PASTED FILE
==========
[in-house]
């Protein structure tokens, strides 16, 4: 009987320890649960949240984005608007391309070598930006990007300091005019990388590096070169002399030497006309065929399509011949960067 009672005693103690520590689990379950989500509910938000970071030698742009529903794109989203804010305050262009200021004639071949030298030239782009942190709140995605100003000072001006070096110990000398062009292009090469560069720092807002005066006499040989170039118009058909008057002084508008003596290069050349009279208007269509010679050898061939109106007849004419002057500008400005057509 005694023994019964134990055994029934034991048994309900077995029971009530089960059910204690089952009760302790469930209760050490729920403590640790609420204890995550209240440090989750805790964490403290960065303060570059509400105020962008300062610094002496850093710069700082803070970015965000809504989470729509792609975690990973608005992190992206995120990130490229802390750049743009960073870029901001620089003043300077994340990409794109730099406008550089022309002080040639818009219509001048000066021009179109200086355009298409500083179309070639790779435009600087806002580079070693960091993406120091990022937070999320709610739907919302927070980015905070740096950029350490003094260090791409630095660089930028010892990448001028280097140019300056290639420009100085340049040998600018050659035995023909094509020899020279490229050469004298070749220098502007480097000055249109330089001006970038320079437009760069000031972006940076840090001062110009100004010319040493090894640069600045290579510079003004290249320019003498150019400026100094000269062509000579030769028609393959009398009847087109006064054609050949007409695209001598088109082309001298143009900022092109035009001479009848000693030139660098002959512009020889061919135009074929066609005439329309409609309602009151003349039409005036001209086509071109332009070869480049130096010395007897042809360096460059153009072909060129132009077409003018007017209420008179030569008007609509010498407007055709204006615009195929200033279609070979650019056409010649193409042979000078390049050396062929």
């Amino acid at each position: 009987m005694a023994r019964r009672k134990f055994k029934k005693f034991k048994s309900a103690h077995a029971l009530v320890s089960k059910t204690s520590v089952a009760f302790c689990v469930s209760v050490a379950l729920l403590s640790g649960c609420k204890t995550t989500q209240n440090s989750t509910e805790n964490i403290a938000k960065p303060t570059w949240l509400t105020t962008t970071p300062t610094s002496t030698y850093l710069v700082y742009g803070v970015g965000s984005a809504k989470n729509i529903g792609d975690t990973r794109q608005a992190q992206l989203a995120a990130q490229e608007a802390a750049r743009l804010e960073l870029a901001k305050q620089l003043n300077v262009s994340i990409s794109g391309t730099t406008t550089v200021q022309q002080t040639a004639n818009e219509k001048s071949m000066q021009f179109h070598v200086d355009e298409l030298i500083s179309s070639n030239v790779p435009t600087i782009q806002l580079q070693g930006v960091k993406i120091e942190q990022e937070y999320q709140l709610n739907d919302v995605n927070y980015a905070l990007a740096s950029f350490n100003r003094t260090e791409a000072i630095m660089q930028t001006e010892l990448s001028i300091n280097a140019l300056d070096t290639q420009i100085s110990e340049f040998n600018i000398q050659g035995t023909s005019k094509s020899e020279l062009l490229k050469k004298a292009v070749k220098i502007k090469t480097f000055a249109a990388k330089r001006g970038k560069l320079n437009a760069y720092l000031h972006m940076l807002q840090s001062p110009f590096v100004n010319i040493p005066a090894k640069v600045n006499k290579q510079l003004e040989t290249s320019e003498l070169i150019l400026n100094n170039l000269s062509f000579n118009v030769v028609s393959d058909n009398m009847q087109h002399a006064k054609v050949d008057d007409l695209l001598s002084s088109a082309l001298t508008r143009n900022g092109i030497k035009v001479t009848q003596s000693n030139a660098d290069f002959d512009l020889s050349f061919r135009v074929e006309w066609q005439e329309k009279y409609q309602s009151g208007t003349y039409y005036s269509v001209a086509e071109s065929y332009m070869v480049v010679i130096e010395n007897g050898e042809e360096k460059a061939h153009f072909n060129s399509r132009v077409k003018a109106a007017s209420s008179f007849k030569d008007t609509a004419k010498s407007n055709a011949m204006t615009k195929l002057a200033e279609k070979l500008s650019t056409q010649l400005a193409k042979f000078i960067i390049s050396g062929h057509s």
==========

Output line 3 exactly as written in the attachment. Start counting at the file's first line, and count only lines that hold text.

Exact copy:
């Amino acid at each position: 009987m005694a023994r019964r009672k134990f055994k029934k005693f034991k048994s309900a103690h077995a029971l009530v320890s089960k059910t204690s520590v089952a009760f302790c689990v469930s209760v050490a379950l729920l403590s640790g649960c609420k204890t995550t989500q209240n440090s989750t509910e805790n964490i403290a938000k960065p303060t570059w949240l509400t105020t962008t970071p300062t610094s002496t030698y850093l710069v700082y742009g803070v970015g965000s984005a809504k989470n729509i529903g792609d975690t990973r794109q608005a992190q992206l989203a995120a990130q490229e608007a802390a750049r743009l804010e960073l870029a901001k305050q620089l003043n300077v262009s994340i990409s794109g391309t730099t406008t550089v200021q022309q002080t040639a004639n818009e219509k001048s071949m000066q021009f179109h070598v200086d355009e298409l030298i500083s179309s070639n030239v790779p435009t600087i782009q806002l580079q070693g930006v960091k993406i120091e942190q990022e937070y999320q709140l709610n739907d919302v995605n927070y980015a905070l990007a740096s950029f350490n100003r003094t260090e791409a000072i630095m660089q930028t001006e010892l990448s001028i300091n280097a140019l300056d070096t290639q420009i100085s110990e340049f040998n600018i000398q050659g035995t023909s005019k094509s020899e020279l062009l490229k050469k004298a292009v070749k220098i502007k090469t480097f000055a249109a990388k330089r001006g970038k560069l320079n437009a760069y720092l000031h972006m940076l807002q840090s001062p110009f590096v100004n010319i040493p005066a090894k640069v600045n006499k290579q510079l003004e040989t290249s320019e003498l070169i150019l400026n100094n170039l000269s062509f000579n118009v030769v028609s393959d058909n009398m009847q087109h002399a006064k054609v050949d008057d007409l695209l001598s002084s088109a082309l001298t508008r143009n900022g092109i030497k035009v001479t009848q003596s000693n030139a660098d290069f002959d512009l020889s050349f061919r135009v074929e006309w066609q005439e329309k009279y409609q309602s009151g208007t003349y039409y005036s269509v001209a086509e071109s065929y332009m070869v480049v010679i130096e010395n007897g050898e042809e360096k460059a061939h153009f072909n060129s399509r132009v077409k003018a109106a007017s209420s008179f007849k030569d008007t609509a004419k010498s407007n055709a011949m204006t615009k195929l002057a200033e279609k070979l500008s650019t056409q010649l400005a193409k042979f000078i960067i390049s050396g062929h057509s």